Fundamentals of Complementary and Alternative Medicine by Focusing on emerging therapies and those best supported by clinical trials and scientific evidence, Fundamentals of Complementary and Alternative Medicine describes some of the most prevalent and the fastest-growing CAM therapies in use today. Prominent author Dr. Marc Micozzi provides a complete overview of CAM, creating a solid foundation and context for therapies in current practice. Coverage of systems and therapies includes mind, body, and spirit; traditional Western healing; and traditional ethnomedical systems from around the world. Discussions include homeopathy, massage and manual therapies, chiropractic, a revised chapter on osteopathy, herbal medicine, aromatherapy, naturopathic medicine, and nutrition and hydration. With its wide range of topics, this is the ideal CAM reference for both students and practitioners! . A broad perspective traces CAM therapies from their beginnings to present day practices. . Clinical guides for selecting therapies, and new advances for matching the appropriate therapy to the individual patient, enables you to offer and/or recommend individualized patient care. . Expert contributors include well-known writers such as Kevin Ergil, Patch Adams, Joseph Pizzorno, and Marc Micozzi himself. . A unique synthesis of information, including historical usage, cultural and social analysis, current basic science theory and research, and a wide range of clinical investigations and observations, makes this text a focused, authoritative resource. . Suggested readings and references in each chapter list the best resources for further research and study. . Coverage of CAM therapies and systems includes those most commonly encountered or growing in popularity, so you can carefully evaluate each treatment. . An evidence-based approach focuses on treatments best supported by clinical trials and scientific evidence. . Observations from mechanisms of action to evidence of clinical efficacy answers questions of how, why, and when CAM therapies work. . Global coverage includes discussions of traditional healing arts from Europe, Asia, Africa, and the Americas. . NEW! Updated chapters feature new content and topics, including: challenges in integrative medicine, legal issues, CAM in the community, psychometric evaluation, placebo effect, stress management, and much more! . NEW! Updated guides on common herbal remedies in clinical practice, East and Southeast Asia, and native North and South America deliver the latest information. . NEW! Revised chapters with new contributors offer fresh perspectives on these important and relevant topics. . EXPANDED! Basic science content and new theory and research studies cover a wide range of sciences such as biophysics, biology and ecology, ethnomedicine, psychometrics, neurosciences, and systems theory. . NEW! New and expanded global ethnomedical systems include new content on Shamanism and Neo-Shamanism, Central and North Asia, Southeast Asia, Nepal and Tibet, Hawaii and South Pacific, Alaska and Pacific Northwest, and contemporary global healthcare.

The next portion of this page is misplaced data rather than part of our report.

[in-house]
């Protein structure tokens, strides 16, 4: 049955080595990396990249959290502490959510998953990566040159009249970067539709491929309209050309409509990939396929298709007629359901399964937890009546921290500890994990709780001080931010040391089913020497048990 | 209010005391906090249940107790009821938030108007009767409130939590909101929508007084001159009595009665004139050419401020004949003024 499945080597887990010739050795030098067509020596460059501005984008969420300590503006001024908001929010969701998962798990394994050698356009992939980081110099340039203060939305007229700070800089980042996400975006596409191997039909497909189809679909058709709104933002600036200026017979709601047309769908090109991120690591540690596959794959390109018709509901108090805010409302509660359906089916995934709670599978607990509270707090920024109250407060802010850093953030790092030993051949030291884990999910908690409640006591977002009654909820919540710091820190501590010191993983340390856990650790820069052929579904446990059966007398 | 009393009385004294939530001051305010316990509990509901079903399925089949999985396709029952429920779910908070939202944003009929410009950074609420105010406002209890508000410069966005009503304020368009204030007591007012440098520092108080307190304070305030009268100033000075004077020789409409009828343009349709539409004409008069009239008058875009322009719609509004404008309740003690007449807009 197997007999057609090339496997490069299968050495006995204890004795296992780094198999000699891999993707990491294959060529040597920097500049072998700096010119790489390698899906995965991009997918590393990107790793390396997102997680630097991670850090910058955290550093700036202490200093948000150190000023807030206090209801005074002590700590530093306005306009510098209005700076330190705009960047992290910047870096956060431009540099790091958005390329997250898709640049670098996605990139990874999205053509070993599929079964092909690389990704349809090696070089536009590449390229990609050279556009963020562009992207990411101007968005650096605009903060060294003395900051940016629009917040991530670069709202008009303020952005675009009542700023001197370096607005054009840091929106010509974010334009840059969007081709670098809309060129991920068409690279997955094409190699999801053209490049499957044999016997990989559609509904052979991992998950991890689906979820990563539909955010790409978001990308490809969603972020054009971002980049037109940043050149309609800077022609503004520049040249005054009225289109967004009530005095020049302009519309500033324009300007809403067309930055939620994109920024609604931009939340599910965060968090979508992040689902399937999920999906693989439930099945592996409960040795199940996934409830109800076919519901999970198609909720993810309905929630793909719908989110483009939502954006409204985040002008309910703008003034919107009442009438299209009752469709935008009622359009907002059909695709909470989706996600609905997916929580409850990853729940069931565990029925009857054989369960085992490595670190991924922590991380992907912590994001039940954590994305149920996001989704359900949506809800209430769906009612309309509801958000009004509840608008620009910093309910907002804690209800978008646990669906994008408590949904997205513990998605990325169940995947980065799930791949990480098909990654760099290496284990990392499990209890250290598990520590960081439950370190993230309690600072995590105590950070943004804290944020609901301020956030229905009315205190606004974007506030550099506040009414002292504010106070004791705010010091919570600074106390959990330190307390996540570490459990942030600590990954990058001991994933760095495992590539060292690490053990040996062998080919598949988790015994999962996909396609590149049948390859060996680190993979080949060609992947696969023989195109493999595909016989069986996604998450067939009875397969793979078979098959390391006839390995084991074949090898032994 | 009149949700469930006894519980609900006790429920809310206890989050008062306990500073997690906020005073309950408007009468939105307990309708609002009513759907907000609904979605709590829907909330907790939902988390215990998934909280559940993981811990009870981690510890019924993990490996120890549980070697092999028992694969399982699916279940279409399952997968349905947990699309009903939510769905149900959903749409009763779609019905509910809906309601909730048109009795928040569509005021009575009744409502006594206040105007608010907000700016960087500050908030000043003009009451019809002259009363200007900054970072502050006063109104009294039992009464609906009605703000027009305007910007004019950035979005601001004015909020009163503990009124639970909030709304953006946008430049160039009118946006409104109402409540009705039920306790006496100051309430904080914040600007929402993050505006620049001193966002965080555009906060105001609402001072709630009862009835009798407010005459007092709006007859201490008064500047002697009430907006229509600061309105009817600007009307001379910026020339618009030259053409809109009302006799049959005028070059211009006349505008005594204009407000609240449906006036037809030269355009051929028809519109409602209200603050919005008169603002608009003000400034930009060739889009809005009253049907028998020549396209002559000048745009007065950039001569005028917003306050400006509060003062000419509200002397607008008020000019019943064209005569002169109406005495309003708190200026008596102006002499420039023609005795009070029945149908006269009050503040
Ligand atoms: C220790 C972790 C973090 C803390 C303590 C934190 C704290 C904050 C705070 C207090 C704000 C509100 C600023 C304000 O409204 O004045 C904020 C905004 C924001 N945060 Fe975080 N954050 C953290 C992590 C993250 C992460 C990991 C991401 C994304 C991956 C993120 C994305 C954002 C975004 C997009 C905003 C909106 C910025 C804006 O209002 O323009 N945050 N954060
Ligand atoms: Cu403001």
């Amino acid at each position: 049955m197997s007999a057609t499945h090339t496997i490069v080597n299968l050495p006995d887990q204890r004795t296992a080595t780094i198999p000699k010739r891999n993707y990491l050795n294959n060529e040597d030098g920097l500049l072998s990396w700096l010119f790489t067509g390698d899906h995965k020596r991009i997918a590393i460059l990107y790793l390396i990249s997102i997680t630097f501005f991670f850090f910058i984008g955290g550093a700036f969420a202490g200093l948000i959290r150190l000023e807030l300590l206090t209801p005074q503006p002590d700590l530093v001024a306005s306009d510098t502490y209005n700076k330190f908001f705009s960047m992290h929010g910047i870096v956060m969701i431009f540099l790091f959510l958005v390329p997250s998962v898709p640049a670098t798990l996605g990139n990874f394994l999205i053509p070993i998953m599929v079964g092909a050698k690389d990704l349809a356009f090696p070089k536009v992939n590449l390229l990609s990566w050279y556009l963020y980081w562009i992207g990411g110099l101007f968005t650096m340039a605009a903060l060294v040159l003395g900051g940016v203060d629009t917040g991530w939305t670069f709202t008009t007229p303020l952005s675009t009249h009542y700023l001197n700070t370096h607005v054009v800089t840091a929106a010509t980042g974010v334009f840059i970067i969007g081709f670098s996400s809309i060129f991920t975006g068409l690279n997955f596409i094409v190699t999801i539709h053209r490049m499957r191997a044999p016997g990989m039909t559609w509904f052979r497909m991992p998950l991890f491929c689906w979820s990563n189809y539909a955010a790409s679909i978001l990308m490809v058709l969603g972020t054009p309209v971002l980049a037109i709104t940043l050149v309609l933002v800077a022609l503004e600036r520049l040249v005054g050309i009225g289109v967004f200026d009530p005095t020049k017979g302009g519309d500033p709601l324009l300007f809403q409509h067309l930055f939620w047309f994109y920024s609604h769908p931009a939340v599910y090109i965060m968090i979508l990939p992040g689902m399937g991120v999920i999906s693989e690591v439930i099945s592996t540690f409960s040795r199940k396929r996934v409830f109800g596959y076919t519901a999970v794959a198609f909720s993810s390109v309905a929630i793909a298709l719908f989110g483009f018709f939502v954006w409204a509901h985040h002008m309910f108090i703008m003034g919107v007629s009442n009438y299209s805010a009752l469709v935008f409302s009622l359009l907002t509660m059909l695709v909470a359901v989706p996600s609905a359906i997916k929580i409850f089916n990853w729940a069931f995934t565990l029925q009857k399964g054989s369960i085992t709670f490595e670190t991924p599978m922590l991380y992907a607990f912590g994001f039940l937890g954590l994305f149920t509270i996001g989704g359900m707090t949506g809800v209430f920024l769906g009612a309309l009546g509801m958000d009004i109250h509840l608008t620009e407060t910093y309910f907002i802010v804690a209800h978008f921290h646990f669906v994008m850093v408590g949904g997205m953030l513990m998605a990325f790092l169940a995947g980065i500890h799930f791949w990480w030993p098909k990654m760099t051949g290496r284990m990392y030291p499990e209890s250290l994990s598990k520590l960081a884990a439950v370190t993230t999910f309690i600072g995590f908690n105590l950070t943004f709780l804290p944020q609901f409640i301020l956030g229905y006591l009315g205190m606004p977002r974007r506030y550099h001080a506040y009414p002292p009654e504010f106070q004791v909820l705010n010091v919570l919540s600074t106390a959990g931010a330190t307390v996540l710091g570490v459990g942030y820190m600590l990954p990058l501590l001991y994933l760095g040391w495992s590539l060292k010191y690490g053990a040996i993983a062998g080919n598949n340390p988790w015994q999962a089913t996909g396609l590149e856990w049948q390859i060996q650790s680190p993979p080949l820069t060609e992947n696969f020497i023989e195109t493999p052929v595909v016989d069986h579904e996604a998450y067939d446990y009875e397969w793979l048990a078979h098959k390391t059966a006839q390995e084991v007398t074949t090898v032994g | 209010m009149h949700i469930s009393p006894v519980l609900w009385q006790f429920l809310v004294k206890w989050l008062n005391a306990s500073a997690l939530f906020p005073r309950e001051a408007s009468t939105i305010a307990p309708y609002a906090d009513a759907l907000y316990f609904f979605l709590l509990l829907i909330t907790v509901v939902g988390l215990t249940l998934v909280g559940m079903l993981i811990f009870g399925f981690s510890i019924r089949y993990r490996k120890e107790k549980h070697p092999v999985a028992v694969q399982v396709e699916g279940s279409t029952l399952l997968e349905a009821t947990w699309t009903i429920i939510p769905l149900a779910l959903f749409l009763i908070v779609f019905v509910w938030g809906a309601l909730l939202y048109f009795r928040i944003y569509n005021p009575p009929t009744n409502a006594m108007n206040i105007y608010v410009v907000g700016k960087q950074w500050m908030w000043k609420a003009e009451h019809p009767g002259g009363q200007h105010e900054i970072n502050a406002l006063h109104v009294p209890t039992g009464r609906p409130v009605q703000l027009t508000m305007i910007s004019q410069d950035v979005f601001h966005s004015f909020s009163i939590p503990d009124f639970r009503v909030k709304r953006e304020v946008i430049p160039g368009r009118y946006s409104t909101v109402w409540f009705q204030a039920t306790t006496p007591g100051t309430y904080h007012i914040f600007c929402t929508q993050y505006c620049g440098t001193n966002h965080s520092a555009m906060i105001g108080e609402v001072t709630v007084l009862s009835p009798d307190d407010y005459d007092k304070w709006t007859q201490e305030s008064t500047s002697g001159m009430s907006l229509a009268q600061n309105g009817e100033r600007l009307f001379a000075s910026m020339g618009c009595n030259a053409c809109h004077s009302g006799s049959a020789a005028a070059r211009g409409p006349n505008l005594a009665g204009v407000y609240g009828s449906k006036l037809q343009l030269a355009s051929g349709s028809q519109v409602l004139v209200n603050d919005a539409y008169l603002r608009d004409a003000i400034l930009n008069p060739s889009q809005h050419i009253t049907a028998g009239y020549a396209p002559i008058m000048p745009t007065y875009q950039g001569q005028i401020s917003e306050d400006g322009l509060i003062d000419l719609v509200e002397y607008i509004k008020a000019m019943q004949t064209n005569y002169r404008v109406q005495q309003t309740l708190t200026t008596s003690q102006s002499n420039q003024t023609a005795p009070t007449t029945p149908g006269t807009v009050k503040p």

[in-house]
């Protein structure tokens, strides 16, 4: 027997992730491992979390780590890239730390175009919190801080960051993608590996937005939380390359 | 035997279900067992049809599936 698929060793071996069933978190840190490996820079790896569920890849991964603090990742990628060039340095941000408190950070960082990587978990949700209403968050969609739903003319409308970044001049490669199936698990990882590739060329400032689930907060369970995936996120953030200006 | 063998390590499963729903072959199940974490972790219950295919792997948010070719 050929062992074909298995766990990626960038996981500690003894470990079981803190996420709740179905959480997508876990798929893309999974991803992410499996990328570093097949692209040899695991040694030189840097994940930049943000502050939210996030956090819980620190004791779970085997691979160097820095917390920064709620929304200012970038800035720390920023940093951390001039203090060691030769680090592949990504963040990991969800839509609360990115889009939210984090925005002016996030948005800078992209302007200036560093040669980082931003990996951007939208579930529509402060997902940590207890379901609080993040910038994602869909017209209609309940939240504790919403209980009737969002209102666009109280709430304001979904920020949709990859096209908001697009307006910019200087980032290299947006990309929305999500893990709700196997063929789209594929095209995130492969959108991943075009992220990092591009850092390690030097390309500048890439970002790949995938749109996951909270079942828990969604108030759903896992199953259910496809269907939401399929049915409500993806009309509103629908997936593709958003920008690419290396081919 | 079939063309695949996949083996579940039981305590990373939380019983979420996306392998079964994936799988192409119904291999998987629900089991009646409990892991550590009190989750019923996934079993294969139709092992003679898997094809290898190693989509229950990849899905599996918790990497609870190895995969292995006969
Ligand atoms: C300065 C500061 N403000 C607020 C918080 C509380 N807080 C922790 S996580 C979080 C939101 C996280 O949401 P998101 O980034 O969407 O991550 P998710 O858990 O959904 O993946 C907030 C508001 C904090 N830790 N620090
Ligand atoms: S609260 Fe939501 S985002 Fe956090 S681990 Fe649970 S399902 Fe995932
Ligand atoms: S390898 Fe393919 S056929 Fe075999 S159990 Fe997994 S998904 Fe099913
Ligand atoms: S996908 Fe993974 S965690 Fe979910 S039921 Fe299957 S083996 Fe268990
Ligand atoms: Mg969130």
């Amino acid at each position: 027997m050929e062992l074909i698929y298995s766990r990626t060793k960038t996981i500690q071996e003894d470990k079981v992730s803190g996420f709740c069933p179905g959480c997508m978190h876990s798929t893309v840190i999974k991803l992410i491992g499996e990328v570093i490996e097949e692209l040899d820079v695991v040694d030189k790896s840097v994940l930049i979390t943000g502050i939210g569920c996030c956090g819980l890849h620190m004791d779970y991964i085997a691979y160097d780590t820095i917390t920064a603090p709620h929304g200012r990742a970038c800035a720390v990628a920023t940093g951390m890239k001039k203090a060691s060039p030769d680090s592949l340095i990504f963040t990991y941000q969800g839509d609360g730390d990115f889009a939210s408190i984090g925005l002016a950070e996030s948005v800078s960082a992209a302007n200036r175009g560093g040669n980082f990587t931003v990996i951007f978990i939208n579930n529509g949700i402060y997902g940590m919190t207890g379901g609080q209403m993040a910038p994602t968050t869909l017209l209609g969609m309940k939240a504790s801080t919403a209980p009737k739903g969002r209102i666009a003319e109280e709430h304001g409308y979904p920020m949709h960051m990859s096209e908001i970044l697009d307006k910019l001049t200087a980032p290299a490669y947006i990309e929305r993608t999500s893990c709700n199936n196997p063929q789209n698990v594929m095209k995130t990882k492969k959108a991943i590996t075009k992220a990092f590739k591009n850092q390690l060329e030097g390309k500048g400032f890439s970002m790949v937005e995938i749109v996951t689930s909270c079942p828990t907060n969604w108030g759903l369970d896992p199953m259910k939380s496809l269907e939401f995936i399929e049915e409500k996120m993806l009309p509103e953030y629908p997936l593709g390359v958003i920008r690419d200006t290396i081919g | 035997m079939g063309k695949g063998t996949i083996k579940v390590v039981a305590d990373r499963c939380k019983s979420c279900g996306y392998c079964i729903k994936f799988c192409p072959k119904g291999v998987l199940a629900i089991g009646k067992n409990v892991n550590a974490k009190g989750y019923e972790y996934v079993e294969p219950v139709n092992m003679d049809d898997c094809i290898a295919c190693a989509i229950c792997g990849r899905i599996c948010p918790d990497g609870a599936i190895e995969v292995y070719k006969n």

Publication Date: 2014-12-18